People will frequently hear about setting up a trust as part of an estate plan. Typically, this is a revocable living trust, although some situations call for an irrevocable living trust. A revocable trust is one that can be completely or partially revoked either during the lifetime of the person creating the trust or afterward. An irrevocable trust means just that: it cannot be revoked.
Another form of trust is a testamentary trust. This is one that is set up as part of a will and does not become effective until your death. The trust I will be discussing here is a living trust. If a trust is set up under a will, that fee is included under the will preparation fee.
Not every person needs a trust. Unfortunately, some "trust salesmen" have held big seminars as they travel through town to try to convince everyone that they need a living trust.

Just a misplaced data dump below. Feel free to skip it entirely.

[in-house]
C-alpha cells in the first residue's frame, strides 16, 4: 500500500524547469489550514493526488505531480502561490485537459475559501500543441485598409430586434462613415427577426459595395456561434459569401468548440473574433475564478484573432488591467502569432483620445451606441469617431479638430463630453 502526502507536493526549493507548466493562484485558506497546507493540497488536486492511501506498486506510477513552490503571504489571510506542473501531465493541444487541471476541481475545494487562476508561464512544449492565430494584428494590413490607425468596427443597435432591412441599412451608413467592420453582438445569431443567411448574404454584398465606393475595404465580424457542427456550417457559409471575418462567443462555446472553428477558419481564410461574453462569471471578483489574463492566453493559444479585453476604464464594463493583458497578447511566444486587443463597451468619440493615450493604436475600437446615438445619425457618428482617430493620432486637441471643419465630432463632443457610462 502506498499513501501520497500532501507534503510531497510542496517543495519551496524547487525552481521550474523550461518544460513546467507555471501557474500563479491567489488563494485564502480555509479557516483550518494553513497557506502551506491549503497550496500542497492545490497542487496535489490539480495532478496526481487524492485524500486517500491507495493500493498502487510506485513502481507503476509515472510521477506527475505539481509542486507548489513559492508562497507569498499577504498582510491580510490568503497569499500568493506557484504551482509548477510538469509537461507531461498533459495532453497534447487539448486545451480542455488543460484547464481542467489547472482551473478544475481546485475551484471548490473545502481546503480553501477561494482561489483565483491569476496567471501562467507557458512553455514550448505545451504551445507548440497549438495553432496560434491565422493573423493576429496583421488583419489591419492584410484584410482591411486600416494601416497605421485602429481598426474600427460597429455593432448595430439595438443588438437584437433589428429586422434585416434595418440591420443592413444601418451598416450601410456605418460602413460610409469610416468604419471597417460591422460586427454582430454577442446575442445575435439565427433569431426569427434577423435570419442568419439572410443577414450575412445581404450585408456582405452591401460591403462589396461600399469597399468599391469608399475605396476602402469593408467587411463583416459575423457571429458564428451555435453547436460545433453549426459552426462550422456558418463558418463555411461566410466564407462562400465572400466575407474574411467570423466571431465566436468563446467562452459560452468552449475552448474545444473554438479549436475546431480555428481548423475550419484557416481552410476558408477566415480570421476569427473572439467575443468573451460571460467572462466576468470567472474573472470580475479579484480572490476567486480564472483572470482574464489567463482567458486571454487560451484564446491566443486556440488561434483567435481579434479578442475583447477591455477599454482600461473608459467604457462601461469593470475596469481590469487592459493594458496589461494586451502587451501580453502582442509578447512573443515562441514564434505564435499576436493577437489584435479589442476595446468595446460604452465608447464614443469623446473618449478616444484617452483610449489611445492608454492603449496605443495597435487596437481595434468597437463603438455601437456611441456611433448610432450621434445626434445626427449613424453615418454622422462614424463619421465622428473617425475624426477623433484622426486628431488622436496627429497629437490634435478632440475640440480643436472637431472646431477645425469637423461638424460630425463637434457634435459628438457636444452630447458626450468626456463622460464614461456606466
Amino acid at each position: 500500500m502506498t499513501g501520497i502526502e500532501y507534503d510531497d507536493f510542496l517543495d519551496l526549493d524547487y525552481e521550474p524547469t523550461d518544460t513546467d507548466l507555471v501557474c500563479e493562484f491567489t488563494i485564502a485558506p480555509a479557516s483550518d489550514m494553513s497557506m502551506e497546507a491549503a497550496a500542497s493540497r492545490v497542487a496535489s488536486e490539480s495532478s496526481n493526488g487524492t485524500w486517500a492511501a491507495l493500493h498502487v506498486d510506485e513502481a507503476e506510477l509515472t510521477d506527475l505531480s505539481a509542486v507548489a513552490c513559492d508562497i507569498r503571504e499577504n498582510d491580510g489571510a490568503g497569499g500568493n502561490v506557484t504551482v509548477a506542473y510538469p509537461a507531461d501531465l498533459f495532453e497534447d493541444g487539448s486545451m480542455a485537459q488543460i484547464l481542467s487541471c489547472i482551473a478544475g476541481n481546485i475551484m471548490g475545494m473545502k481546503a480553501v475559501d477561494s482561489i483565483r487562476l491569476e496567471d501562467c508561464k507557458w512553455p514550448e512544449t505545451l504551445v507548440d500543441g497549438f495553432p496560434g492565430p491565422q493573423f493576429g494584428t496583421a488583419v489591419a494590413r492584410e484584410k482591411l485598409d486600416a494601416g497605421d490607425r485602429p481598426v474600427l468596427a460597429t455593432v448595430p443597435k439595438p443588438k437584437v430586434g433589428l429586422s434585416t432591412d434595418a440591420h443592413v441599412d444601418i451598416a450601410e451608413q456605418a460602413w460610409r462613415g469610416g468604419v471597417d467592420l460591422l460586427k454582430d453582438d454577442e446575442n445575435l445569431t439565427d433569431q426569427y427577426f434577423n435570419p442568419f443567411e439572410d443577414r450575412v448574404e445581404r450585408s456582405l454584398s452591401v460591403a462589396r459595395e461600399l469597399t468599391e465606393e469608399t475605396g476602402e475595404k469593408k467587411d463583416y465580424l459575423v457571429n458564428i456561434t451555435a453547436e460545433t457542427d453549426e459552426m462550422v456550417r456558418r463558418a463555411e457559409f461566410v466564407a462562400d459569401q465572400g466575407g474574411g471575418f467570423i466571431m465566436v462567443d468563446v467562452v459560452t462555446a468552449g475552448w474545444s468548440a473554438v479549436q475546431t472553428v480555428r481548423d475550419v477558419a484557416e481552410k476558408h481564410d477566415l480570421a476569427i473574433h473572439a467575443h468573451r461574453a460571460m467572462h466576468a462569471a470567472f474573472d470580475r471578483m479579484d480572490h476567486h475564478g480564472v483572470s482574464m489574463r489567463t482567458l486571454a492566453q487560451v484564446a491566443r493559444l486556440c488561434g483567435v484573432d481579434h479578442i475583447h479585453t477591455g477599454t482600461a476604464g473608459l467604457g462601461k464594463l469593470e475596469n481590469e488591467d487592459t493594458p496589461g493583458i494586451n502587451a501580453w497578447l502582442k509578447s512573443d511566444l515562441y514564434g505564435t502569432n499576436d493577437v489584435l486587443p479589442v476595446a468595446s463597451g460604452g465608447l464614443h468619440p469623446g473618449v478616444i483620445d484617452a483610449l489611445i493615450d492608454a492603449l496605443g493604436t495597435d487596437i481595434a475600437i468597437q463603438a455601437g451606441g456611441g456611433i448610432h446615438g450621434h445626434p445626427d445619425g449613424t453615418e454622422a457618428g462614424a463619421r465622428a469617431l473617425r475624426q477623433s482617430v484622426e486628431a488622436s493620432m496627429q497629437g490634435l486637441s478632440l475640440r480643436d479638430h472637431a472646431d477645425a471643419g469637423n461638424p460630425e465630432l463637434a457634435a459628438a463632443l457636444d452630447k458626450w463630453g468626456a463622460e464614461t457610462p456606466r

Generally, unless you have a complex estate, you do not need a living trust to dispose of your estate. A living trust is a good idea if you own real property or mineral interests in another state. Sometimes, also, people prefer to use a living trust rather than a will to keep the terms of their bequests private. A will, if probated, becomes a public record, whereas a trust does not. There are other instances when a living trust is a good idea and instances when it is not.
If you have determined that setting up a trust is a good idea for you, you are most likely wondering how much it will cost you. Unfortunately, the standard lawyer answer is “it depends.”